From mid 2005 to late 2007 I worked as a mortgage banker for Quicken Loans. I started at the end of the refi boom and got a taste of the money being made. I also saw first hand the housing market collapse. It was crazy. It was as if somebody turned the lights off one day and that was that.
I really liked working for Quicken Loans. The culture was great. They gave you everything you needed to be successful. It was up to you to make it happen.
I’ll go into more of my experience later but for now I want to talk about what I learned. And to see if what I learned is still true today. I am not in the mortgage banking game anymore but my brother works at Quicken Loans (call him if you want to refinance or buy a home), as does Andrea, and a number of my friends.
So even though its been over a decade since I worked there I am still around it. Its kind of like I’m still on the sales floor when I get around my brother and a couple of our friends who we play softball with that work as mortgage bankers too.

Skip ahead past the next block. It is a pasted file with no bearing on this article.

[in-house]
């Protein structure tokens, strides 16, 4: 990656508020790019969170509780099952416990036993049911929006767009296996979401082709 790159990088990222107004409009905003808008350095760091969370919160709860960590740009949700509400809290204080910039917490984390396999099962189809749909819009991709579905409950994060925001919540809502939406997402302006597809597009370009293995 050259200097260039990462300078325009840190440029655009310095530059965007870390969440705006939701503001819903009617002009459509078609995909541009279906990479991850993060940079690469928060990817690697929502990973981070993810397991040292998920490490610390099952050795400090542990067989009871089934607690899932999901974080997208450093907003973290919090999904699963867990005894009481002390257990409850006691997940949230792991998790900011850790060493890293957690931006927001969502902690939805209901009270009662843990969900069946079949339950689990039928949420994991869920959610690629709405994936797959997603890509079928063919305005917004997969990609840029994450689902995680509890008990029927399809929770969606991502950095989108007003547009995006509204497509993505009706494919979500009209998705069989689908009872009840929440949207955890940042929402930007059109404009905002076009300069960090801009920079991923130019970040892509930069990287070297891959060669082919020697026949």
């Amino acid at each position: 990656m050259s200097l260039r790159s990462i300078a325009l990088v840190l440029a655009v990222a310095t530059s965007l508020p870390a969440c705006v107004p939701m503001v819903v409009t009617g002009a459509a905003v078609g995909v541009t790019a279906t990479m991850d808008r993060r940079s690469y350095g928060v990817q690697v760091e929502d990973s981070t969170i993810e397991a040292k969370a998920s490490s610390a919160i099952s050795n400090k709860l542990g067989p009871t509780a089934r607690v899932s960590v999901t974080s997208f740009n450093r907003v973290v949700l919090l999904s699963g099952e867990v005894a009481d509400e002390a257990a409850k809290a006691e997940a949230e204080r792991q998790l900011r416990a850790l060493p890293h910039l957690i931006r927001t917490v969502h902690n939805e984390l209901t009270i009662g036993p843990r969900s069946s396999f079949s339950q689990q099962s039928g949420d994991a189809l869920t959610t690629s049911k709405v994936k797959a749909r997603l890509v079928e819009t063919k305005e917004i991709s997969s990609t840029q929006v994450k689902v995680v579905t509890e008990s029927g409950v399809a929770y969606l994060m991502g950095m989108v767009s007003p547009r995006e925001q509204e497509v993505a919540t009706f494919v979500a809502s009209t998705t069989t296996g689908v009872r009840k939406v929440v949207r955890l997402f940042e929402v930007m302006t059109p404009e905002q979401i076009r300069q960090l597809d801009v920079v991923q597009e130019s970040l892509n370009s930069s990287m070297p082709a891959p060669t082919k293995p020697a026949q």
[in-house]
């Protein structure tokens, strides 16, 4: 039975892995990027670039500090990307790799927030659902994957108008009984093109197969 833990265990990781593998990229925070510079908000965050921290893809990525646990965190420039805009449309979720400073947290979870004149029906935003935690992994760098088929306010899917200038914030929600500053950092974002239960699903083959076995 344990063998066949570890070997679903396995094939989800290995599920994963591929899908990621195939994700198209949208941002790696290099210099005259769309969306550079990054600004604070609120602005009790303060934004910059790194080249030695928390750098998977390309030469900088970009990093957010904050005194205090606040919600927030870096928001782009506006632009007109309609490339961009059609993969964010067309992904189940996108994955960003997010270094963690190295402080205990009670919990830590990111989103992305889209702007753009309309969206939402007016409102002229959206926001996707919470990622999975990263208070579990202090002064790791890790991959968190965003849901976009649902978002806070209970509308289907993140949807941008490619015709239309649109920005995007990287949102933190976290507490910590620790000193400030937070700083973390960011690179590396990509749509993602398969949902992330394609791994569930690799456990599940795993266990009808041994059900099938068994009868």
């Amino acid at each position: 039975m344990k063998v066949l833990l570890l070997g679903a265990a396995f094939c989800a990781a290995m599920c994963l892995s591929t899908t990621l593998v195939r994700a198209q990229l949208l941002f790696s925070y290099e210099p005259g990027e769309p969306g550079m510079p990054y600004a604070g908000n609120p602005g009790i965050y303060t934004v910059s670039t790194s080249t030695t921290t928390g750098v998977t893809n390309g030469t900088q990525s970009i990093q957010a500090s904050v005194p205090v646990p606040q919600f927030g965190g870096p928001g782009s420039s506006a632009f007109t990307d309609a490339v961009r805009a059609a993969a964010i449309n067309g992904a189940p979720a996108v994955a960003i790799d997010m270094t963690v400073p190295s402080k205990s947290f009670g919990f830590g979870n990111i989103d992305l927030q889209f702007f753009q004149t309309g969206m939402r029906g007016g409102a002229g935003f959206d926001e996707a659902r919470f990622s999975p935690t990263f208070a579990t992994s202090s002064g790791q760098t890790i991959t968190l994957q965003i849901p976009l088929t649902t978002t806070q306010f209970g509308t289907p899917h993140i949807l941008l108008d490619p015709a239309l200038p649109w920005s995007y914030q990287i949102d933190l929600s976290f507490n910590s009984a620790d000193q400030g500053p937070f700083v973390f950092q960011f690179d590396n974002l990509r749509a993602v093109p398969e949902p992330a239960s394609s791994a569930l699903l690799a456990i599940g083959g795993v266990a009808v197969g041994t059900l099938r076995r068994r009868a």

And since I have been a homeowner with a mortgage for 5+ years I’m going to see if I am practicing what I learned. Lets get into it.
I learned more about someones personal finances in 8 minutes on the phone than their entire family knows about them. When applying for a mortgage the banker has to know your income, assets, and credit score.
When was the last time you told your family members how much you made, or how much you have saved, or what your credit report looks like? Probably close to never, right?
Don’t Judge A Book By Its Cover
I talked to people from all over the country who did all sorts of jobs. I spoke to a man who said him and his wife were both Drs in their early 50s whose combined income was over $400k a year but only had $50k in savings. I had more than that saved at 26 years old.
And then I had a couple in their early 50s who worked for their city making a combined income of $75k a year but had over $500k in investments.
This was not the norm and the Drs lived in a very upscale area. You just never knew who you were going to talk to.
Most People Should Rent